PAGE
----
Their Words, Their World: Take the Challenge
Elizabeth Rosenzweig, M.S., CCC-SLP, LSLS Cert. AVT
Jenna Voss, Ph.D., CED, LSLS Cert. AVed
Their Words, Their World: Take the Challenge will examine how auditory verbal practitioners can apply research on the importance of "parent talk" to meet the needs of the families they serve. Participants will discuss the effects of language socialization on both children and adults and learn tools that will help them adapt their practice to be responsive, authentic, and relevant for a diverse range of family structures and cultures. The presenters will use case studies, poll questions, group discussion, and self-reflection to help participants examine their own beliefs about culture and language and share tools and techniques for creating culturally relevant intervention practices that respect and enhance family talk to promote optimal child outcomes.
This interactive workshop will begin with a discussion and self-assessment to help participants identify their goals and questions. Relevant research on the power of parent talk, listening and spoken language strategies, and language socialization in a variety of cultures will be presented. Participants will be asked to consider how children and families are socialized to view and use language. Additionally, we will facilitate reflection on how we, as AV professionals, are socialized to view and use language. Participants will be challenged to consider how our own views and uses of language may or may not fit with the existing communication patterns in the homes of the families we serve.
Research to Practice: Meeting the Needs of Family-to-Family Support in the 21st Century
Teresa Caraway, Ph.D., CCC-SLP, LSLS Cert. AVT
Wendelyn DeMoss, M.S., CCC-SLP, LSLS Cert. AVT
Marge Edwards, M.S., CCC-SLP, LSLS Cert. AVT
Family-to-Family support is increasingly recognized as an essential component to a family’s Listening and Spoken Language (LSL) journey. Family guidance and coaching are fundamental tenants practiced by LSL professionals who provide direct services to families. Well informed practitioners recognize the need to provide families with diverse opportunities to share their experiences and develop additional knowledge, yet many professionals have not received specific training to meet a family’s social and emotional needs. As such, it is imperative that professionals in Auditory-Verbal practice recognize, value, and champion family-to-family support as a valuable component of the family’s LSL journey. Family-to-family support empowers parents to establish collaborative partnerships with other experienced parents throughout the intervention and learning process (Luterman, 2015).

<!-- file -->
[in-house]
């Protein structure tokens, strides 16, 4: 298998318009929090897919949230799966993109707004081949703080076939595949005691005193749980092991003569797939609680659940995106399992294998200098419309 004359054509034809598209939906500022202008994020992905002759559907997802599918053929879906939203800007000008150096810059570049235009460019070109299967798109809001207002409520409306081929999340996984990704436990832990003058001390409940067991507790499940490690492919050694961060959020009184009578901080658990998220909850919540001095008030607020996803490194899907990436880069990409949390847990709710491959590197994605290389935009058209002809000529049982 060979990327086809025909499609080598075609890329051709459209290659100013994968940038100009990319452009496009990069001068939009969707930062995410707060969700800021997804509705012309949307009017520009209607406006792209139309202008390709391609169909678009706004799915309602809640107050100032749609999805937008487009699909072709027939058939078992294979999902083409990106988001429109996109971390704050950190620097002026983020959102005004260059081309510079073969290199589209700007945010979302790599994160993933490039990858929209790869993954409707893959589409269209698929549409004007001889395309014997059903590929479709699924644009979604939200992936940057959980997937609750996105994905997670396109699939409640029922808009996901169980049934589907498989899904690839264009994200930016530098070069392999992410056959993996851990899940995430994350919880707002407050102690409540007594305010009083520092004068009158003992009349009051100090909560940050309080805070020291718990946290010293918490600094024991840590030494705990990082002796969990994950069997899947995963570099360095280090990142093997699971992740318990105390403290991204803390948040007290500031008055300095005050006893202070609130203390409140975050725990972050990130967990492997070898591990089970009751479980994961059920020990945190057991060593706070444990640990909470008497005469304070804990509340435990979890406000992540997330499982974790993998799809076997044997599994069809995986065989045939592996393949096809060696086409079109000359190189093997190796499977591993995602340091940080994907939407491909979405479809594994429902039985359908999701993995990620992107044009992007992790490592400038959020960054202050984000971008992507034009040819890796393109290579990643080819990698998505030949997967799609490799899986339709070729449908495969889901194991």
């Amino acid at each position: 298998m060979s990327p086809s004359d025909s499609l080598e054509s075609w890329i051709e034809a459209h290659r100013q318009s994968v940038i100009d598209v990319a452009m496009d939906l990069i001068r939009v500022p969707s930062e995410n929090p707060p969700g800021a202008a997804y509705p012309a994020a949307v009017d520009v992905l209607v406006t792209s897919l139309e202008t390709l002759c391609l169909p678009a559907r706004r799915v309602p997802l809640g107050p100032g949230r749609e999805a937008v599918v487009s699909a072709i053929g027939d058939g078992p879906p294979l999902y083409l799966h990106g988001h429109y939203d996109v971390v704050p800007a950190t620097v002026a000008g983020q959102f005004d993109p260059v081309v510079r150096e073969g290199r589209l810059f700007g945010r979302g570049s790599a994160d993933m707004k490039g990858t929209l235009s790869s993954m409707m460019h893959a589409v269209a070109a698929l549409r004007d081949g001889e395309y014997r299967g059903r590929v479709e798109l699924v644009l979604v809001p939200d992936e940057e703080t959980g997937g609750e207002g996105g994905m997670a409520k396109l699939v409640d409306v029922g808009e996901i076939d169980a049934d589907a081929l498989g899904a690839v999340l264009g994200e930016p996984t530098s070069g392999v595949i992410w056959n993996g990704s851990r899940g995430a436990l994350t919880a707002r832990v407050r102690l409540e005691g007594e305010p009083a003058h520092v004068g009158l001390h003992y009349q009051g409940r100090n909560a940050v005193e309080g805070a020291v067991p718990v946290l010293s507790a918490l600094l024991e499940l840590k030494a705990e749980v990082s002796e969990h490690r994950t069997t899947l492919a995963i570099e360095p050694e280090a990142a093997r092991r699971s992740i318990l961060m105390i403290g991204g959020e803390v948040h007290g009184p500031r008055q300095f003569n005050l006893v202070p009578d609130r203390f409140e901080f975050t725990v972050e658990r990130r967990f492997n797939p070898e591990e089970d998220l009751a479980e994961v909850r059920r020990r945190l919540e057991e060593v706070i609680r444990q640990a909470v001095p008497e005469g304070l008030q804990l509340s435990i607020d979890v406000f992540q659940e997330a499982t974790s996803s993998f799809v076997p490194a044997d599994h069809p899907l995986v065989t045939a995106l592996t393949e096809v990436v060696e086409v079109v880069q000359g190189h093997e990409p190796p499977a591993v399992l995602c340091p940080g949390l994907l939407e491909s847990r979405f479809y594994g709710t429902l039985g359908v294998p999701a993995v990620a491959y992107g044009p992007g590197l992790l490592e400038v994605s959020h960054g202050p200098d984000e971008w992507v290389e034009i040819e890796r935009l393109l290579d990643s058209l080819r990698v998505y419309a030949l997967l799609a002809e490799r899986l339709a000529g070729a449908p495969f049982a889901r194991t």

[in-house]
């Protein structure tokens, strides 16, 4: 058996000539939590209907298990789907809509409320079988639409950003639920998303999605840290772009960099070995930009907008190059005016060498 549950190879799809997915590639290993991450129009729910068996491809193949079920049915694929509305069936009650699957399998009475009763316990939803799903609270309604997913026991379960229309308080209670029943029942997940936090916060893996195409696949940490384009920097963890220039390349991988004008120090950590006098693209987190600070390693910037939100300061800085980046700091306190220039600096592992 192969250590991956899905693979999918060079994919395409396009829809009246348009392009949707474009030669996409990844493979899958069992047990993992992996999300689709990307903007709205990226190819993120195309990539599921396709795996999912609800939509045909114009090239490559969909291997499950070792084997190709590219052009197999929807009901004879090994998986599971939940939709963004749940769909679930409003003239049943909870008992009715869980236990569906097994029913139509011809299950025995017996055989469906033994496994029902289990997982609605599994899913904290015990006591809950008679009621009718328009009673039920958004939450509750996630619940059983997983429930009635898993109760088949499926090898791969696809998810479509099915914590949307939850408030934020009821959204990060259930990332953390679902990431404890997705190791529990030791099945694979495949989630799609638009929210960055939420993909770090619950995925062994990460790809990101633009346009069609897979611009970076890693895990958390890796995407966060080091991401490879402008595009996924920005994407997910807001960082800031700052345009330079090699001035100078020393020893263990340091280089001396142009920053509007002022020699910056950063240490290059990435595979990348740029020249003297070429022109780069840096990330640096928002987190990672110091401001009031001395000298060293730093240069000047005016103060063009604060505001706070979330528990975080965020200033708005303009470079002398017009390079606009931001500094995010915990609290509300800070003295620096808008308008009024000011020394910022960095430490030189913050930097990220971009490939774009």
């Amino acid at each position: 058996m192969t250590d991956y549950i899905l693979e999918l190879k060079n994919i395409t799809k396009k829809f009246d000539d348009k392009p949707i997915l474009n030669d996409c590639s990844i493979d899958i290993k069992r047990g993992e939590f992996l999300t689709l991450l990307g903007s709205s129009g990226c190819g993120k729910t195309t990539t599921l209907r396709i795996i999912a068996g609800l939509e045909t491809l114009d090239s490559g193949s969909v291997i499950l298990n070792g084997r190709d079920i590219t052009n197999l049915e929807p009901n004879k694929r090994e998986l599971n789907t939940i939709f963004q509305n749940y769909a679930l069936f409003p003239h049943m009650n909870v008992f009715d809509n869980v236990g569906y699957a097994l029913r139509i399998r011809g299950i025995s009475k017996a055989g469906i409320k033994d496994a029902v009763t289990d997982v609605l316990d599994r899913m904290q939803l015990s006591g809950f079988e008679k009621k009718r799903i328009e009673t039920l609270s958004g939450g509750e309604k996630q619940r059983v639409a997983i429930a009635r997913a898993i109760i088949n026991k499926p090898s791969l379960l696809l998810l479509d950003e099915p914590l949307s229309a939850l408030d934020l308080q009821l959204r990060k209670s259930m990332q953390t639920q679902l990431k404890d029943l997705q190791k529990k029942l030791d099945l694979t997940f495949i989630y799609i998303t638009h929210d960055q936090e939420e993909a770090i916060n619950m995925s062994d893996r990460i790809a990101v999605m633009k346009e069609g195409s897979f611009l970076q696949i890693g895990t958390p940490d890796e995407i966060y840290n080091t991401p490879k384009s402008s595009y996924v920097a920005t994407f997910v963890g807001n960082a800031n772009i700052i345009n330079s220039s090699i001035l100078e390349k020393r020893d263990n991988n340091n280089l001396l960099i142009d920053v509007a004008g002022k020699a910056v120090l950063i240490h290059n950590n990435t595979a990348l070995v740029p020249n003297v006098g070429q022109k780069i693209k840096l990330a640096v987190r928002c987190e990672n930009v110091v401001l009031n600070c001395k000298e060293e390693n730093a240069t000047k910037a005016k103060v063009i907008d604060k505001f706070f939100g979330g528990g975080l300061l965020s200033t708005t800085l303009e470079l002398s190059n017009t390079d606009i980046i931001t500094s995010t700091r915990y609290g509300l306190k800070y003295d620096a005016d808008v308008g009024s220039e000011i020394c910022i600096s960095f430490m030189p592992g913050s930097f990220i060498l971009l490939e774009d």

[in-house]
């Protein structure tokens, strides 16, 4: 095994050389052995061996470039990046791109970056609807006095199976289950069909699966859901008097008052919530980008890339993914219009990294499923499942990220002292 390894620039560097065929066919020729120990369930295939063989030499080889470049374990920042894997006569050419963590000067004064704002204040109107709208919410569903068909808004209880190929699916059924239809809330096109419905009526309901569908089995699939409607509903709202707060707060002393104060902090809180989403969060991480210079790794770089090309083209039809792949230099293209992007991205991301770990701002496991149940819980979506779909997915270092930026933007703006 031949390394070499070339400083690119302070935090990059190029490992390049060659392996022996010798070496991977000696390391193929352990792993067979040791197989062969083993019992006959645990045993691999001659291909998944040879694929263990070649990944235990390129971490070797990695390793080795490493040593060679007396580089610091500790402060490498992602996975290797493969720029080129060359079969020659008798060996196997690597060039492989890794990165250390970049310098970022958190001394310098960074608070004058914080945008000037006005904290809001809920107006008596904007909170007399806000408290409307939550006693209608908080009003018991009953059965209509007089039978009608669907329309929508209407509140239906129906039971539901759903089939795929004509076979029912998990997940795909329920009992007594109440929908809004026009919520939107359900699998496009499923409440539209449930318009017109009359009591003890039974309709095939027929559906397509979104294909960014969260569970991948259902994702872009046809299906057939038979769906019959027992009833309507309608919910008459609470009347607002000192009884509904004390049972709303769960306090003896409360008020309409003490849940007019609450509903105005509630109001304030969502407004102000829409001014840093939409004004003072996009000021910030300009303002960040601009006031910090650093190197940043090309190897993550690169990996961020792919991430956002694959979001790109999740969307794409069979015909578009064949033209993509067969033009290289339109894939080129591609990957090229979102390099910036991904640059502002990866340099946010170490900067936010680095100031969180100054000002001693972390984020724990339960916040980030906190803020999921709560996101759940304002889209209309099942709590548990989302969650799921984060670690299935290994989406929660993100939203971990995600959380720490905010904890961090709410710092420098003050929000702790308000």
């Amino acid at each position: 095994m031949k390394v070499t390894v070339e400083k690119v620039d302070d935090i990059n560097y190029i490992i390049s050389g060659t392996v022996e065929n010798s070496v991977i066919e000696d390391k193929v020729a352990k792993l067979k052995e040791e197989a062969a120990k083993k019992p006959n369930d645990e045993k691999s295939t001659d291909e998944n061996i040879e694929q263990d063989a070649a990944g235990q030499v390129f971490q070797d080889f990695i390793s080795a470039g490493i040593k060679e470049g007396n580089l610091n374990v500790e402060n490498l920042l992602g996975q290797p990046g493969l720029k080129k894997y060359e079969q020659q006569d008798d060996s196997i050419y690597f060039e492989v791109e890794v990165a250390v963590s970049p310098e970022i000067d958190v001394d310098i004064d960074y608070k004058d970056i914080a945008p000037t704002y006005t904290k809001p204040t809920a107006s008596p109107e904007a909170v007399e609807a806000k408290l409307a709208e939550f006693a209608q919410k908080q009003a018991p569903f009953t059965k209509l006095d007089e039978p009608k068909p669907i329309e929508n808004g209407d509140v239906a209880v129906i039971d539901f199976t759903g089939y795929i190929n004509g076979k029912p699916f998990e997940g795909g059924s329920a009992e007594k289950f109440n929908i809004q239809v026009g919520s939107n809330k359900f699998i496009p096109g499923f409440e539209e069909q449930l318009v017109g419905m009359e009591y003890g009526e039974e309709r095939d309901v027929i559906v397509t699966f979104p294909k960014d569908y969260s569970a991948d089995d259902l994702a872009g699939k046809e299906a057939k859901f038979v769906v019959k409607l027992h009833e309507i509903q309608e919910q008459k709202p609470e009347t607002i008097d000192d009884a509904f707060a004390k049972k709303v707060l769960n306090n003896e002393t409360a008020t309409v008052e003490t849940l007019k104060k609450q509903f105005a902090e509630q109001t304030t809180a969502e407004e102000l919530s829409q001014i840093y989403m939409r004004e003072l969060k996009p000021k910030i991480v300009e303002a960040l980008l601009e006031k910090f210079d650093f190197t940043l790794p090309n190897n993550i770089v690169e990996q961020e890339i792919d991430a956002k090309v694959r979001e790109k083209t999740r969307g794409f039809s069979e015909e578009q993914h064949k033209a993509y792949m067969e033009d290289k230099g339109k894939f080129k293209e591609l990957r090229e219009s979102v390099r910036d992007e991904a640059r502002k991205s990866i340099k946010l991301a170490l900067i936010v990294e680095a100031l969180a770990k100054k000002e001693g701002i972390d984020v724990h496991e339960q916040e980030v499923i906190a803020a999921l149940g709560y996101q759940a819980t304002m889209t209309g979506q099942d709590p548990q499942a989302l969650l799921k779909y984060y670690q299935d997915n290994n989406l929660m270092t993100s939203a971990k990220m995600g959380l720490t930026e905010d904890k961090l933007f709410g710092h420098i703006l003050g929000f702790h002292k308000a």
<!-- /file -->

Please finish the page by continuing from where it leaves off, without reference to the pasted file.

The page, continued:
This interactive session will explore recent research on family support (Henderson et. al, 2016, 2014) and discuss practical strategies to provide diverse opportunities for family support. Participants will learn how best practices in family support can be implemented in their practice so that families can maximize their capacity to be their child’s most important teacher and advocate. When practitioners purposefully provide diverse family-to- family support opportunities as a central component of LSL intervention, parents are empowered, partnerships are forged, and child outcomes can be maximized.
Pre-linguistic Development: Precursors of Language Acquisition
Uma Soman, Ph.D., LSLS Cert. AVEd
Elizabeth Rosenzweig, M.S., CCC-SLP, LSLS Cert. AVT
Children with hearing loss can develop age-appropriate spoken language when they receive early amplification and intervention. However there continues to be variability in outcomes of children with hearing loss that is not fully explained by audiological factors (e.g., severity of hearing loss), intervention factors (e.g., hearing age, intervention dosage), or child factors (e.g., presence of additional disabilities). It is thus important to examine foundational processes that might be impacted by hearing loss that in turn affect language acquisition.
In this course, presenters will share current research on three developmental processes that serve as precursors of language acquisition in typically developing infants:
- Perceptual attunement to native language
- Prosodic bootstrapping